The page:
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The Helicopter Engine (Turboshaft)

Time:2012-04-05 15:02Turbochargers information Click:

helicopter helicopter engines

In order to meet the design requirements, the engine must have a relatively high power output, good fuel consumption and fast acceleration characteristics. For these reasons it is beneficial to operate as closely as possible to the stall angle of the compressor blades. Operating close to the stall angle has the following benefits:

If too much fuel is supplied to the burner, there will be more than enough air to allow proper combustion. However as extra air is used during this combustion, there will be less air available for cooling and therefore the temperature inside the combustion chamber will rise. As the temperature rises, there will be more gases to be exhausted. It is possible that the volume of gases to be exhausted may exceed the capacity of the turbine and the turbine will “choke”.

During startup there is a bleed valve that opens and allows some of the air to escape from the compressor. This makes it easier to get the engine up to speed and takes less power from the battery. When the engine reaches a sustainable speed the valve closes automatically.

A “Wet Start” is the equivalent of a flooded engine and the igniter has failed to light the fuel. Wait for at least 5 minutes and then vent the engine. Because the battery has already been partially drained by the failed start and the venting, it is probably a good idea to get an external start using an APU to make sure you do not run out of power on your next start attempt.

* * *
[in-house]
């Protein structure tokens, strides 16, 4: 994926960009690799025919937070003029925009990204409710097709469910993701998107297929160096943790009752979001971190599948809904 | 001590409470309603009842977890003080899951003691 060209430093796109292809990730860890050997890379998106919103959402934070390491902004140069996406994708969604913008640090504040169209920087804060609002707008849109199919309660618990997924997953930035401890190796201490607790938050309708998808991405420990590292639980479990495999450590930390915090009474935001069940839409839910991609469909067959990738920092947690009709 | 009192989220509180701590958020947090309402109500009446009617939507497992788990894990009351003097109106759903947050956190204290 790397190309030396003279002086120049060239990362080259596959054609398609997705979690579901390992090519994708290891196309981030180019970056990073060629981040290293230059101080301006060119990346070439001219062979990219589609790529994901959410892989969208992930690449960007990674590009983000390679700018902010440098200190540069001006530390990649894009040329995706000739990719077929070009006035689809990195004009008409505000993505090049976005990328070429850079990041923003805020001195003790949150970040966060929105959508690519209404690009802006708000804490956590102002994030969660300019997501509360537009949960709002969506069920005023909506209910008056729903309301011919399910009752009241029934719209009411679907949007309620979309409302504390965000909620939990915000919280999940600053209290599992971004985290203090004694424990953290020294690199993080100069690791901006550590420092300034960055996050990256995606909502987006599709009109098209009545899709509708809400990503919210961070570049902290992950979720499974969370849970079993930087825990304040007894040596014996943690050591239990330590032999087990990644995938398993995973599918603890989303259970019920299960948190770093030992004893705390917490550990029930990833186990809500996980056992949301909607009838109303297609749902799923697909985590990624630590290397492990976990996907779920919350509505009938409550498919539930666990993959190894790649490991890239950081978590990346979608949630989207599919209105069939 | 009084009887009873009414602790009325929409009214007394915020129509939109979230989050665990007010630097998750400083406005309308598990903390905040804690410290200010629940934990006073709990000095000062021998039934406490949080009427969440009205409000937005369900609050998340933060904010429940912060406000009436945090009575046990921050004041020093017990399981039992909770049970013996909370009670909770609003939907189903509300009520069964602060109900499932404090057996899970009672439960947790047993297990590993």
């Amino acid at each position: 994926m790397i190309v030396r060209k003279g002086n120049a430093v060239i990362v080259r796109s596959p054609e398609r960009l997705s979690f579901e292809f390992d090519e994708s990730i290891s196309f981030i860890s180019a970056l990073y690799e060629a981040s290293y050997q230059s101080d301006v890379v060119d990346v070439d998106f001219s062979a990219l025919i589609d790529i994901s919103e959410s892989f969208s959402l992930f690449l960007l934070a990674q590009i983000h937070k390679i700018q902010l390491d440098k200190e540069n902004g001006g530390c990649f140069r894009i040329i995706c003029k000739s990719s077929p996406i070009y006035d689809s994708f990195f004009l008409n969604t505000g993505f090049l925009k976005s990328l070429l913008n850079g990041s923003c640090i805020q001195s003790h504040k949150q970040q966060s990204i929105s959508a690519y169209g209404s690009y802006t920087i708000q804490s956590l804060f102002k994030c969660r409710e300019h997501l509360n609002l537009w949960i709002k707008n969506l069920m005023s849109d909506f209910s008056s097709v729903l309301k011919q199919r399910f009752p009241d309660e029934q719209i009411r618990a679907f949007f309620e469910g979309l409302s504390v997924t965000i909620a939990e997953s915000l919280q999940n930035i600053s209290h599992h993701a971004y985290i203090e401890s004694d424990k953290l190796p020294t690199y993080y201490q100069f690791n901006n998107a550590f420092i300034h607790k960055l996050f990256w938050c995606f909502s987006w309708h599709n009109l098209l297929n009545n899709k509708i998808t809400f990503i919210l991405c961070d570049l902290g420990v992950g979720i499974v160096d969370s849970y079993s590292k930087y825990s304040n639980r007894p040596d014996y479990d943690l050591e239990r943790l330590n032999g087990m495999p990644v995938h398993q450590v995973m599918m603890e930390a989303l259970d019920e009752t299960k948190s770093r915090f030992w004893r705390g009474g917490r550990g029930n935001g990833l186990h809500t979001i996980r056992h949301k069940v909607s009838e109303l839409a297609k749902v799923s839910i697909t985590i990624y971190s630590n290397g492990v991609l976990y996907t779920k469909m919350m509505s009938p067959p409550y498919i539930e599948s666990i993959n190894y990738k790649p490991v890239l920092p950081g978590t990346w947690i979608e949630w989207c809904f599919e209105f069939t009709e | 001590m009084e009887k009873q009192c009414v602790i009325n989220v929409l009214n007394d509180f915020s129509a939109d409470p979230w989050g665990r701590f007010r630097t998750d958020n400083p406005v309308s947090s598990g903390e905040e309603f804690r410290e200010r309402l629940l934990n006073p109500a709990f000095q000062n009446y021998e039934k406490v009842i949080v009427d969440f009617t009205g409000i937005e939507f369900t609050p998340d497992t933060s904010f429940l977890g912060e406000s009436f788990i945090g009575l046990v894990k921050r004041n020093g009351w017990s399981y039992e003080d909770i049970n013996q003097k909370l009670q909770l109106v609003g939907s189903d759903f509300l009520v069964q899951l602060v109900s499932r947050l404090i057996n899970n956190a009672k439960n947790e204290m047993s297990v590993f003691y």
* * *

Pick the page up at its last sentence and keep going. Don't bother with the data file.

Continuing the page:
When more power is required, the compressor speed (N1) increases to supply more air. At the same time more fuel enters the combustion chamber and therefore N2 is maintained at a constant speed.

Compressor stalls may or may not have an audible sound but there will often be a vibration. If the stall is severe a flame may emanate from the exhaust or a very loud backfire may be heard. Smoke may also be seen.

If the pressure in the combustion chamber exceeds the pressure of the compressor discharge air, then not only will the compressor stall but also the hot gases will flow from the combustion chamber into the compressor section.

Both of these conditions will result in a loss of air into the combustion chamber. The flame will not have enough oxygen and will die, resulting in a rapid drop in temperature. As the temperature drops, the expansion is stopped (or greatly reduced). The turbine is no longer choked and the combustion chamber pressure drops to a very low value.

So what is compressor stall?

Comment by Richard G on August 29, 2011 @

In the axial compressor, each stage is separated by stator vanes to make sure the air hits the following blades at the correct angle. As the air flows past these blades it becomes compressed more and more. The pressure rises and its velocity decreases.

If the pressure in the combustion chamber is equal to the pressure of the compressor discharge air, then the compressor will stall.


The Air Inlet

The air inlet is designed to stabilize the air before it enters the compressor. A particle separator may be fitted at this point to remove any foreign matter such as dust or sand which could cause erosion of the compressor blades.

Helicopter Engines

Turboshaft Engine

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